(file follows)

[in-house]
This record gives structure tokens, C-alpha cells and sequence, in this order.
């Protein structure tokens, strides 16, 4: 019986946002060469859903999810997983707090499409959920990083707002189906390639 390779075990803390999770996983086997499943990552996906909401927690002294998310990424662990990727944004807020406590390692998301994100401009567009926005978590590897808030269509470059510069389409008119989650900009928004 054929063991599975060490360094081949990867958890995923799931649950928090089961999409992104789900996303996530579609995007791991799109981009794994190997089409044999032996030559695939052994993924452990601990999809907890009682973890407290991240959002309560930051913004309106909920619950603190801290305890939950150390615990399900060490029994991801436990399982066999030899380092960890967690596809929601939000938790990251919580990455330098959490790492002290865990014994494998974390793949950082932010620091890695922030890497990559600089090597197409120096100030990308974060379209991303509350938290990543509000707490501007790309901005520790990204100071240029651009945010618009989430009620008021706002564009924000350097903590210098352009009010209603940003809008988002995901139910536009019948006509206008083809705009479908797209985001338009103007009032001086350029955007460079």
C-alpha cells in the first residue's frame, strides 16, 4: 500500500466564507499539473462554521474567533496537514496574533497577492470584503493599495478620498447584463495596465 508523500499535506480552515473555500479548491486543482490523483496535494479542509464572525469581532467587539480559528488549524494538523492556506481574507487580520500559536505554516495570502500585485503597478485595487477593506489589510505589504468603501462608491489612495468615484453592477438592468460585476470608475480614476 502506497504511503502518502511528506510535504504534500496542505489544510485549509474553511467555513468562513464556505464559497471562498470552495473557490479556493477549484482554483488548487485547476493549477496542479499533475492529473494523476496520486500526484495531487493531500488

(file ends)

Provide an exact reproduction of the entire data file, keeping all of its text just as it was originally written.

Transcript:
[in-house]
This record gives structure tokens, C-alpha cells and sequence, in this order.
């Protein structure tokens, strides 16, 4: 019986946002060469859903999810997983707090499409959920990083707002189906390639 390779075990803390999770996983086997499943990552996906909401927690002294998310990424662990990727944004807020406590390692998301994100401009567009926005978590590897808030269509470059510069389409008119989650900009928004 054929063991599975060490360094081949990867958890995923799931649950928090089961999409992104789900996303996530579609995007791991799109981009794994190997089409044999032996030559695939052994993924452990601990999809907890009682973890407290991240959002309560930051913004309106909920619950603190801290305890939950150390615990399900060490029994991801436990399982066999030899380092960890967690596809929601939000938790990251919580990455330098959490790492002290865990014994494998974390793949950082932010620091890695922030890497990559600089090597197409120096100030990308974060379209991303509350938290990543509000707490501007790309901005520790990204100071240029651009945010618009989430009620008021706002564009924000350097903590210098352009009010209603940003809008988002995901139910536009019948006509206008083809705009479908797209985001338009103007009032001086350029955007460079």
C-alpha cells in the first residue's frame, strides 16, 4: 500500500466564507499539473462554521474567533496537514496574533497577492470584503493599495478620498447584463495596465 508523500499535506480552515473555500479548491486543482490523483496535494479542509464572525469581532467587539480559528488549524494538523492556506481574507487580520500559536505554516495570502500585485503597478485595487477593506489589510505589504468603501462608491489612495468615484453592477438592468460585476470608475480614476 502506497504511503502518502511528506510535504504534500496542505489544510485549509474553511467555513468562513464556505464559497471562498470552495473557490479556493477549484482554483488548487485547476493549477496542479499533475492529473494523476496520486500526484495531487493531500488